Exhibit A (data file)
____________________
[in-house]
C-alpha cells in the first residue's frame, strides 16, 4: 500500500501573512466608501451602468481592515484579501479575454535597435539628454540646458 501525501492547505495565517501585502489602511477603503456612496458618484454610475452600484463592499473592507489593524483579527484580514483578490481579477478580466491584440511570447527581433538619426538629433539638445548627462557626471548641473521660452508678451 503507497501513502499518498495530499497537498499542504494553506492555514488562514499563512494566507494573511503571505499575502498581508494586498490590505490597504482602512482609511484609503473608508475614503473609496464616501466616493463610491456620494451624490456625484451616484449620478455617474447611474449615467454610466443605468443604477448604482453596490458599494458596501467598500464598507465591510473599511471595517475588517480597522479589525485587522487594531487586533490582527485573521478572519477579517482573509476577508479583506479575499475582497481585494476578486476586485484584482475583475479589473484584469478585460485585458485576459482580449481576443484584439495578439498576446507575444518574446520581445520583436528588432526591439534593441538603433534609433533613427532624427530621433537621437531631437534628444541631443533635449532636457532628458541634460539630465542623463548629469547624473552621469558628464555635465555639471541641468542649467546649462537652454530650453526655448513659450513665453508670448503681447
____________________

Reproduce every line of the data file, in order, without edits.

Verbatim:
[in-house]
C-alpha cells in the first residue's frame, strides 16, 4: 500500500501573512466608501451602468481592515484579501479575454535597435539628454540646458 501525501492547505495565517501585502489602511477603503456612496458618484454610475452600484463592499473592507489593524483579527484580514483578490481579477478580466491584440511570447527581433538619426538629433539638445548627462557626471548641473521660452508678451 503507497501513502499518498495530499497537498499542504494553506492555514488562514499563512494566507494573511503571505499575502498581508494586498490590505490597504482602512482609511484609503473608508475614503473609496464616501466616493463610491456620494451624490456625484451616484449620478455617474447611474449615467454610466443605468443604477448604482453596490458599494458596501467598500464598507465591510473599511471595517475588517480597522479589525485587522487594531487586533490582527485573521478572519477579517482573509476577508479583506479575499475582497481585494476578486476586485484584482475583475479589473484584469478585460485585458485576459482580449481576443484584439495578439498576446507575444518574446520581445520583436528588432526591439534593441538603433534609433533613427532624427530621433537621437531631437534628444541631443533635449532636457532628458541634460539630465542623463548629469547624473552621469558628464555635465555639471541641468542649467546649462537652454530650453526655448513659450513665453508670448503681447